A dinner on January 5 in Mumbai was organized at Grand Hyatt, Mumbai, where Union Minister of Railway and Commerce Piyush Goyal and Bharatiya Janata Party vice-president Baijayant Panda interacted with CBFC chief Prasoon Joshi, Ritesh Sidhwani, Bushan Kumar, Ranveer Shorey, Kunal Kohli, Abhishek Kapoor, Urvashi Rautela and Shailesh Lodha, among others.
The text of the invite for meeting read: “The agenda of the meeting will be to facilitate a discussion on myths and realities pertaining to the Citizenship Amendment Act.”
The invite was sent to other bigwigs of the industry, including Javed Akhtar, Farhan Akhtar, Richa Chadha, Kabir Khan and Karan Johar, but none of them turned up for the meeting, say reports. The invite was not extended to actor Swara Bhasker, filmmakers Anubhav Sinha and Anurag Kashyap — all of whom have been vocal about their stand against the controversial citizenship law.
Other Bollywood celebrities who have expressed their disappointment over CAA and NRC include Alia Bhatt, Farhan Akhtar, Javed Akhtar, Shabana Azmi, Parineeti Chopra, Richa Chadha and Mohd Zeeshan Ayyub. Mohammed Zeeshan Ayyub, Jaaved Jafferi, Varun Grover, and Neeraj Ghaywan.
Alia Bhatt went out of the way to tweet, “To members of my supposed ‘fraternity’ who were meant to opine and dine with the ruling party this evening – trust you implored them to curtail the violence unfolding across the nation. Or at the very least, as part of the ‘scrumptious’ meal on offer,help yourselves to some humble pie.”
A few of the Bollywood stars even took part in the protest against the mob attack on JNU students and teachers (see photograph below).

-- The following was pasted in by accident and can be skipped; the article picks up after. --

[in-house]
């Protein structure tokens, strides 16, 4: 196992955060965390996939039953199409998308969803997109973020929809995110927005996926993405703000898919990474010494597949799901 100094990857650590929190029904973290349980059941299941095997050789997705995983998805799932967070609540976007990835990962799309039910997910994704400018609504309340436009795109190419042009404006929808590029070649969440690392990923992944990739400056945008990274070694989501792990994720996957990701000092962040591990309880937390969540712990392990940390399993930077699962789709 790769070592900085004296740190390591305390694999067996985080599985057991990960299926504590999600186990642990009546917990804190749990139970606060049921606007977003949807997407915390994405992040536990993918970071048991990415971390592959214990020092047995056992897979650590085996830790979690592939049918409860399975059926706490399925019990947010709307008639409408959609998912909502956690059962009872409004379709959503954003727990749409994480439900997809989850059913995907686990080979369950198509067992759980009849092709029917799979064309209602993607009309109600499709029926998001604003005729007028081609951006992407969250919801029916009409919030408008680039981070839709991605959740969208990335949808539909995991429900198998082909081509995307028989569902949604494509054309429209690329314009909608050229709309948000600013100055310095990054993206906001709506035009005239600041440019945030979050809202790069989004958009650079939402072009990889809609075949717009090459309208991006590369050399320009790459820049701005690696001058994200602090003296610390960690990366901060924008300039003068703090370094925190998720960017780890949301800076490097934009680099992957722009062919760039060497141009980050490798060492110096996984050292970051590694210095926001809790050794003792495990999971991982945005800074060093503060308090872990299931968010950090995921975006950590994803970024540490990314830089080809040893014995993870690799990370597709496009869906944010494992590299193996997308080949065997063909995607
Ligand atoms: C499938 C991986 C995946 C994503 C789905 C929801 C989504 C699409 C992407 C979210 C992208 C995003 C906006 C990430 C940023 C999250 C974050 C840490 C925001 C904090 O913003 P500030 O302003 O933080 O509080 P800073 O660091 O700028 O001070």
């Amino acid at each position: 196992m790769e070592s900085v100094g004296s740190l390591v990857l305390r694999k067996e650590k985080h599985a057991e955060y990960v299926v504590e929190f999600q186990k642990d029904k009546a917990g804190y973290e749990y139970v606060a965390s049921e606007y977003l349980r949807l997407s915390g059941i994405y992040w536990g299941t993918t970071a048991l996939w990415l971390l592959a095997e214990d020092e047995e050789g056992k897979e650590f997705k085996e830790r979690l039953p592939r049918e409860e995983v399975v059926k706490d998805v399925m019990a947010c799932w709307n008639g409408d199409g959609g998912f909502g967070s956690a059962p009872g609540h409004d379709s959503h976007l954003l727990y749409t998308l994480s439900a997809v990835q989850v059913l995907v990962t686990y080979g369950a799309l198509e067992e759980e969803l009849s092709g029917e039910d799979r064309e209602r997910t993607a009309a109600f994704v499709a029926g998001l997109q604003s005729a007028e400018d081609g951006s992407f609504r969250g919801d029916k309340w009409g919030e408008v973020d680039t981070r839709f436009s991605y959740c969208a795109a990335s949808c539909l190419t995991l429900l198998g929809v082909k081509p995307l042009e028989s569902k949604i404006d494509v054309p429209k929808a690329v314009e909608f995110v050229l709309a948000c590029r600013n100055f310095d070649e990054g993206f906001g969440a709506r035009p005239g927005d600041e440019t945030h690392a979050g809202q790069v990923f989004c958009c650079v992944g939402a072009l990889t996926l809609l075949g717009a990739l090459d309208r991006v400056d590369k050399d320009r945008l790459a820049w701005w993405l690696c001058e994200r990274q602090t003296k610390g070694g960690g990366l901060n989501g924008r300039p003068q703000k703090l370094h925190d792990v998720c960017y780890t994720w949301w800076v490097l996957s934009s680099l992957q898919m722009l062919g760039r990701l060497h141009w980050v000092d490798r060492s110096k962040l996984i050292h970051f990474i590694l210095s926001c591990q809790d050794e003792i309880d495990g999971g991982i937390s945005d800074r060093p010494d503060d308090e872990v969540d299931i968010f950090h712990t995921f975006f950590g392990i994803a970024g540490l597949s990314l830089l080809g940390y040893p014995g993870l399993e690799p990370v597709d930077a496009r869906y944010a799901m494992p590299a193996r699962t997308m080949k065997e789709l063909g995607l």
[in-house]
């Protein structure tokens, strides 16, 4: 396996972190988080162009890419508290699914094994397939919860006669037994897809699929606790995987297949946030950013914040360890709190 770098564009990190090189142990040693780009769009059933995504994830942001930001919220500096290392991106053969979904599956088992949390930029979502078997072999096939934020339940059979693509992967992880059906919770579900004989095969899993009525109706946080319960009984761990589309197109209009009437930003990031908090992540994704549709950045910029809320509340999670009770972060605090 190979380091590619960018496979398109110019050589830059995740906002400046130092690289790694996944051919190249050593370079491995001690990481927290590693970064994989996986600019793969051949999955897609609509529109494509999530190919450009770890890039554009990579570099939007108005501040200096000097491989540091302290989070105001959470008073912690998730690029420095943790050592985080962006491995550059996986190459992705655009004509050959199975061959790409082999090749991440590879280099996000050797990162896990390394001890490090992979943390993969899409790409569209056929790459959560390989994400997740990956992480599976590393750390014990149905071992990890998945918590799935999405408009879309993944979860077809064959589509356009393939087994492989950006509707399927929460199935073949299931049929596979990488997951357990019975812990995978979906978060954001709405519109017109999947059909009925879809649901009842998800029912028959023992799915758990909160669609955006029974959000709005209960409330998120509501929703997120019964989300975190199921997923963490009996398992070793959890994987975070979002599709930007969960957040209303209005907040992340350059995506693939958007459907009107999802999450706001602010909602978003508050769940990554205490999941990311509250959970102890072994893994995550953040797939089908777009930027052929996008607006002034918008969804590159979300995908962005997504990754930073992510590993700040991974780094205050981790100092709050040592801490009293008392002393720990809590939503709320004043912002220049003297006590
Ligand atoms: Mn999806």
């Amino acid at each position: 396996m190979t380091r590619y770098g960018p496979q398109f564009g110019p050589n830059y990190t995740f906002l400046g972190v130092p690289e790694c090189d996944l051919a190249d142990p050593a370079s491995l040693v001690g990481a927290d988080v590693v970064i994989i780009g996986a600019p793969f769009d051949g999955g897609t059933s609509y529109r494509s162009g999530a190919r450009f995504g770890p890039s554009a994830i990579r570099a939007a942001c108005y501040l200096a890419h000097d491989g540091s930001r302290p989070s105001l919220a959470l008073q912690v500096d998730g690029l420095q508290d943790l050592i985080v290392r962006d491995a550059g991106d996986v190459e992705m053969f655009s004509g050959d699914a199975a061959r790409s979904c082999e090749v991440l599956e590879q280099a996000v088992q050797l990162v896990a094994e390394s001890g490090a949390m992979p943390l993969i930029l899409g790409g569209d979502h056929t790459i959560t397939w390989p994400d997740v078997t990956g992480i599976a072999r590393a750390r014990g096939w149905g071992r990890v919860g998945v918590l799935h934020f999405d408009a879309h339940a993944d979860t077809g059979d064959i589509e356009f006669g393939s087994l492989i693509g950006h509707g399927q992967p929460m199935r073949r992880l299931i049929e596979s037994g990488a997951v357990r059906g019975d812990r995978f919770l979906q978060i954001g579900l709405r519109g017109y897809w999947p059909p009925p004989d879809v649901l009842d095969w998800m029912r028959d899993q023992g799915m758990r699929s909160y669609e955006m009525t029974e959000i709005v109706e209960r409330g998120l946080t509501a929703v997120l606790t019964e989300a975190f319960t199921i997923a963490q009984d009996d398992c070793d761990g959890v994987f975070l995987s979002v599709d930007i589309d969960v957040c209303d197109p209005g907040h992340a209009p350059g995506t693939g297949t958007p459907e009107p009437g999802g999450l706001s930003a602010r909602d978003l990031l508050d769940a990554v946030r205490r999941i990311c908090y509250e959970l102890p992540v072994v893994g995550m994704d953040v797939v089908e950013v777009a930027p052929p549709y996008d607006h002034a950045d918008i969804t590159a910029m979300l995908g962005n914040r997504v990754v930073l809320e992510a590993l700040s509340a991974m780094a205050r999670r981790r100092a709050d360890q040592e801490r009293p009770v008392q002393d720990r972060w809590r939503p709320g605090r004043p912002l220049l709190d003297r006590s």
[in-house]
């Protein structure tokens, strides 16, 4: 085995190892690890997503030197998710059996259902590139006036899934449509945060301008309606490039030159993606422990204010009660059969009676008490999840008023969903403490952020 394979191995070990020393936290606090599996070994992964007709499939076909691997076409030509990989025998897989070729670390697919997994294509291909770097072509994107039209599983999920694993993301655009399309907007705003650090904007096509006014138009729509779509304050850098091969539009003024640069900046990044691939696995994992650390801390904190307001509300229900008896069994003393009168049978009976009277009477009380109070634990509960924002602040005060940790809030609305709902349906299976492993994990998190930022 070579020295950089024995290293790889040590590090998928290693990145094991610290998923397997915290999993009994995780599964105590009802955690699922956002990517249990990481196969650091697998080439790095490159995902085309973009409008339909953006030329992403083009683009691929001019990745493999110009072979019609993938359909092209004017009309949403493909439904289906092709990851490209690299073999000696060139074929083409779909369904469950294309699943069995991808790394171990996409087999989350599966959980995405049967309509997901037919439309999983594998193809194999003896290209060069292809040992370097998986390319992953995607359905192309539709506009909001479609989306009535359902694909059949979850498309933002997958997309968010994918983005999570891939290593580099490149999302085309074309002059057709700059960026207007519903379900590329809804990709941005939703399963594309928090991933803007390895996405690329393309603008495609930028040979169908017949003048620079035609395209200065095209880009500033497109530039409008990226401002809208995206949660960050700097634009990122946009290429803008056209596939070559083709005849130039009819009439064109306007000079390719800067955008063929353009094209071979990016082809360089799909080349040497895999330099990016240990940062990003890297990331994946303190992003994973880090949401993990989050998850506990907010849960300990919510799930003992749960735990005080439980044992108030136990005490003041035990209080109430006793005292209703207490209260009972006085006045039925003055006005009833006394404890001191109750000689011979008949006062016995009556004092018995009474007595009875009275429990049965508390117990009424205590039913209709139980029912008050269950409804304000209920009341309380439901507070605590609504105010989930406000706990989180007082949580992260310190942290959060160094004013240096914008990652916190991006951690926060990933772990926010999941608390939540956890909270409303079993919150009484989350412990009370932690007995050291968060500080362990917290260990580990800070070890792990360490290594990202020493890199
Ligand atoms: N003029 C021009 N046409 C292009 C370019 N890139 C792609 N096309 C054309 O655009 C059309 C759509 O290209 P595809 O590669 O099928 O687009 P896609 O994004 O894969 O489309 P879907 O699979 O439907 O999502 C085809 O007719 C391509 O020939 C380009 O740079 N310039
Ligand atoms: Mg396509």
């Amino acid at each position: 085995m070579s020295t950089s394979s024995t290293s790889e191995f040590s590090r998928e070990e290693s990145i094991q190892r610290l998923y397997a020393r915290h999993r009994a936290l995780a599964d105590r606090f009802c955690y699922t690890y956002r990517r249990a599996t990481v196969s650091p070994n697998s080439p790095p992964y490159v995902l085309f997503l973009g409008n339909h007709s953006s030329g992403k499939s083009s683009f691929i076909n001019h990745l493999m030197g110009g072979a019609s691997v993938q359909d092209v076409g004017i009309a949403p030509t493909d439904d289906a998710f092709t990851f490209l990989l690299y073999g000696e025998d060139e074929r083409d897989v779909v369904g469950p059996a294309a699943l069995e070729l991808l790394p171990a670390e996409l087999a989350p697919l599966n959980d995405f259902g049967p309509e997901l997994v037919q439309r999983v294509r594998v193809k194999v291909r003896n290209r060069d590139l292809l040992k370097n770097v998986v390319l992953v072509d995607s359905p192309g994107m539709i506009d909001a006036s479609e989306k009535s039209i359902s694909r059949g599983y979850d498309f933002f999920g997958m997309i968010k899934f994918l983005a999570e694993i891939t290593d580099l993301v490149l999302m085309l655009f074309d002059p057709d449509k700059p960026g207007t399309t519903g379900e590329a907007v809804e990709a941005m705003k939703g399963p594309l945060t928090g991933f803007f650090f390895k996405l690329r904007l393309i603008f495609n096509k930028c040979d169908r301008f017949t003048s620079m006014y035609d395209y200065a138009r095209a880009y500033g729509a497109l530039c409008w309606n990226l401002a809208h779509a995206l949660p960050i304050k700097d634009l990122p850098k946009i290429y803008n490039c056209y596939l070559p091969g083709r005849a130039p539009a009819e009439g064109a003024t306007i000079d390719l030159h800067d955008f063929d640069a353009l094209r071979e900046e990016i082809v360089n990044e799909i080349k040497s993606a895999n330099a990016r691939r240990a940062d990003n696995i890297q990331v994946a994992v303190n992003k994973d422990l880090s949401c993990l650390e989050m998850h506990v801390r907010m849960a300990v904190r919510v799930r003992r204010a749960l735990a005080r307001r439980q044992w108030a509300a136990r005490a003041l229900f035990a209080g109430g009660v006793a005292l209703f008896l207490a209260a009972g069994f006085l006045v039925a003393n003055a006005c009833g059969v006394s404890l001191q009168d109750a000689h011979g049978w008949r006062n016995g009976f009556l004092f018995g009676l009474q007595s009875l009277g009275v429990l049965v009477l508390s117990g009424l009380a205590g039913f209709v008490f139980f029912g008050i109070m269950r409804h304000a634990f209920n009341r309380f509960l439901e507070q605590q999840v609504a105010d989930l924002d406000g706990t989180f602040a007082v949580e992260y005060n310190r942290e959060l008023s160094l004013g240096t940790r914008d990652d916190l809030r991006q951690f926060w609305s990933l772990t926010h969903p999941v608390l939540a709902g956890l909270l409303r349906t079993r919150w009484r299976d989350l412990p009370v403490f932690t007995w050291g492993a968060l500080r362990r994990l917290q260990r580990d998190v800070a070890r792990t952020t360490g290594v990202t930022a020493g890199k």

The draft statement read:
We are artists, filmmakers, writers and scholars. Our work reflects people’s lives, struggles and hopes. We offer our dreams to everyone. But what dream can show us the way in the midst of the present nightmare?
Our vision for this nation demands that we speak up now, in the name of our democracy and the constitution that protects it.
The policies and actions of the present government, passed quickly through parliament and without opportunity for public dissent or open discussion, are antithetical to the principle of a secular, inclusive nation.
Enough is enough. Those of us who have been quiet in the past, our silence ends now. We will be clear-sighted in our dissent
The soul of the nation is threatened. The livelihoods and statehoods of millions of our fellow Indians are at stake. Under the NRC, anyone unable to produce documentation (which, in many cases, does not exist) to prove their ancestry may be rendered stateless. Those deemed “illegal” through the NRC may be eligible for citizenship under the CAA, unless they are Muslim.
Contrary to the stated objective of the government, this does not appear to be a benign legislation, only meant to shelter persecuted minorities. The list of exclusions seems to indicate otherwise. Why are minorities from other neighbours like Sri Lanka, China and Myanmar excluded? Is it because the ruling powers in these latter countries are not Muslim?
In Assam and the Northeast, and in Kashmir, the indigenous identity and livelihood is threatened as never before, and we will not condone it.
Those of us who have been quiet in the past, our silence ends now. We will be clear-sighted in our dissent. Like our freedom fighters before us, we stand for a secular and inclusive vision of India. We stand with those who bravely oppose anti-Muslim and divisive policies. We stand with those who stand up for democracy. We will be with you on our streets and across all our platforms. We are in solidarity.